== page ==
The Federal Deposit Insurance Corporation (FDIC)
The FDIC is an independent agency of the federal government whose mission is to protect deposits of customers in banks and thrifts of up to $250,000 per depositor per insured bank. The agency was created in the early 1933 in response to widespread failure of banks during the Great Depression. Banks and thrifts pay premia to fund the FDIC.
What is insured?
Checking accounts, savings accounts and certificates of deposit.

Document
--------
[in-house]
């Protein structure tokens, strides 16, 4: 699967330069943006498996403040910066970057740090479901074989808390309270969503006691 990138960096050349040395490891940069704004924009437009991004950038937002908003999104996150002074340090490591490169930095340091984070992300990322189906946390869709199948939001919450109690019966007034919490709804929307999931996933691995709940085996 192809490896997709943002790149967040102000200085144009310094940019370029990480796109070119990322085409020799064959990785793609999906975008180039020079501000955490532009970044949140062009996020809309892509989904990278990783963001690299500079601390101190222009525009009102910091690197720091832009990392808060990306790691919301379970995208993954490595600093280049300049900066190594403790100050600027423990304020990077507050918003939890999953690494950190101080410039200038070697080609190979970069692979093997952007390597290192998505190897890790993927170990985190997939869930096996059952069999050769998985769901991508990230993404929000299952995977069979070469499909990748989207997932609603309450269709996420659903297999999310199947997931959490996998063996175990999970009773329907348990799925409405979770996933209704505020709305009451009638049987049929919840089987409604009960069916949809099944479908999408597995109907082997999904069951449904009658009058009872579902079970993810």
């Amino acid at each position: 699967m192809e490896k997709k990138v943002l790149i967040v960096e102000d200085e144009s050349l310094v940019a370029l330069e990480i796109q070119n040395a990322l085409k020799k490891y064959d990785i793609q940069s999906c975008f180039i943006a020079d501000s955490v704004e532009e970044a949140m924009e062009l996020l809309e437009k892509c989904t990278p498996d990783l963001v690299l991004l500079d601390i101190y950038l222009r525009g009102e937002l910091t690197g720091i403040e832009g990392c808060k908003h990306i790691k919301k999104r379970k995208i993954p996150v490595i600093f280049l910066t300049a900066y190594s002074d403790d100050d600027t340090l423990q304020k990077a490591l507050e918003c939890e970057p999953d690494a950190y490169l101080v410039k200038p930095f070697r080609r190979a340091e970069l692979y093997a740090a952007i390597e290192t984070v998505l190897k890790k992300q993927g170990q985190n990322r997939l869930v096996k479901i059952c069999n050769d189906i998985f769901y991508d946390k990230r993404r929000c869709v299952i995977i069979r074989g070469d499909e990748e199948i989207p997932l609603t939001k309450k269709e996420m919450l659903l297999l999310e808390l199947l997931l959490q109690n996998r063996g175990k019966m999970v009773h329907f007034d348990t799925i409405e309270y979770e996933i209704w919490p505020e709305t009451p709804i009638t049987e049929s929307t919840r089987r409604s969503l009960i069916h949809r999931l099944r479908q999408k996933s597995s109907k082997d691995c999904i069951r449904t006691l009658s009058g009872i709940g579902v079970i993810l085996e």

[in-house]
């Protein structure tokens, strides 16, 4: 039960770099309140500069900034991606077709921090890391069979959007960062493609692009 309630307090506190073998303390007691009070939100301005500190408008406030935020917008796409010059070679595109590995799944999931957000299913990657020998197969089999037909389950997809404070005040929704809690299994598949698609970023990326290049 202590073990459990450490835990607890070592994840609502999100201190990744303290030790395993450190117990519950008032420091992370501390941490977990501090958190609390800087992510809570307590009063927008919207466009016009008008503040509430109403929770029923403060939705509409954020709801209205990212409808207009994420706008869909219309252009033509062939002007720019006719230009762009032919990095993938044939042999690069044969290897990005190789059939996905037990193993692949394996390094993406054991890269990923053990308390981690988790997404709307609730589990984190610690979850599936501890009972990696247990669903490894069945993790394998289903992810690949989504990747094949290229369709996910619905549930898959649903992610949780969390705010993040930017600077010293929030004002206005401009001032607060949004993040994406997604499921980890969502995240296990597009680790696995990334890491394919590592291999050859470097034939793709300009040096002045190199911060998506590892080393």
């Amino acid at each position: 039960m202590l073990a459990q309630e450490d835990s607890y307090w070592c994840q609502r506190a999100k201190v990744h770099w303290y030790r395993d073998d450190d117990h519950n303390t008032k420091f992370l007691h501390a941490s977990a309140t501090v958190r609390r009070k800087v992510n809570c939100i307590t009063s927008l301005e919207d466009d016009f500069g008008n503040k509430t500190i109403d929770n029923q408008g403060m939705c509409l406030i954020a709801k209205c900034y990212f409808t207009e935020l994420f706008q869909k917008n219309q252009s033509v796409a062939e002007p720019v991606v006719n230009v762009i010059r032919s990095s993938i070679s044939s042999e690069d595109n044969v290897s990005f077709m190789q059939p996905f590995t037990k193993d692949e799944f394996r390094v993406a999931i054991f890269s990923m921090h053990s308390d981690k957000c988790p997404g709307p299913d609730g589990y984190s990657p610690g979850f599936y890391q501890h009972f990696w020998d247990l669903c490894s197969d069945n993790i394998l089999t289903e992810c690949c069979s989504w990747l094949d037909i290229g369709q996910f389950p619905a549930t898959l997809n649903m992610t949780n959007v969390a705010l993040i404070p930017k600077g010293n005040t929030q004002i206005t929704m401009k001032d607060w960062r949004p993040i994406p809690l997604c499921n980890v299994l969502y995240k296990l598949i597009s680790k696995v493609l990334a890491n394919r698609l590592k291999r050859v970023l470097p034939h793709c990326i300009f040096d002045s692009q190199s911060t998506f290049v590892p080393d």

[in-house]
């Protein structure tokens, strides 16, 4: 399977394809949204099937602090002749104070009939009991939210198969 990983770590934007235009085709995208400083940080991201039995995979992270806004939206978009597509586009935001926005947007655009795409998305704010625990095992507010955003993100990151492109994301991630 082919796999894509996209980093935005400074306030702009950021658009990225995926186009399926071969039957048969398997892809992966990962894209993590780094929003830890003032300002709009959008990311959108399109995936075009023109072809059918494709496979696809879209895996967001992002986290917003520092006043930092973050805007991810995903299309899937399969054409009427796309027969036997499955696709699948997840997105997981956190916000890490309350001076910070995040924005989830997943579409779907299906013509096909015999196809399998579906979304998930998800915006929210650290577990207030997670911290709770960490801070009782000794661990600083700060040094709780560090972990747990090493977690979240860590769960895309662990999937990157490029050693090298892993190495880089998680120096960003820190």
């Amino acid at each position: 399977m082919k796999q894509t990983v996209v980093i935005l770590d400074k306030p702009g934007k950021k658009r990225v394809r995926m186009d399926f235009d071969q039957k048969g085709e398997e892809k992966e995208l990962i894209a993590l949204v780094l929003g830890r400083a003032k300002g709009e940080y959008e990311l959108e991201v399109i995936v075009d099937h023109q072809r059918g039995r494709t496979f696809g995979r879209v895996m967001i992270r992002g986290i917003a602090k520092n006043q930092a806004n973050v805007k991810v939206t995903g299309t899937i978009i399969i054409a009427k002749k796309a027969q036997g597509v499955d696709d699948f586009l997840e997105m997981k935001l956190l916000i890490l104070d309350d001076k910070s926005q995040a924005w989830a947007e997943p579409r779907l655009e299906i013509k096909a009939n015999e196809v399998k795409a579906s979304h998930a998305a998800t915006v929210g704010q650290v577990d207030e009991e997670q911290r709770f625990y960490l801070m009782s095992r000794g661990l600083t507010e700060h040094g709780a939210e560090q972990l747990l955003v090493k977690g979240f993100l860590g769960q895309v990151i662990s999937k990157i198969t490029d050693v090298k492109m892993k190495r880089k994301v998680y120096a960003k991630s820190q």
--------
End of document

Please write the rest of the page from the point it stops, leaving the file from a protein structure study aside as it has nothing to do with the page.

What is not insured?
All manner of securities including, individual stocks, bonds, mutual funds, exchange-traded funds, closed end funds and annuities
Is a money market mutual fund covered under FDIC insurance?
No, because the money market funds are housed in an investment company product.
Are treasury securities covered under the FDIC?
No, but interest payments and redemptions from them, deposited into bank savings and checking accounts, are.
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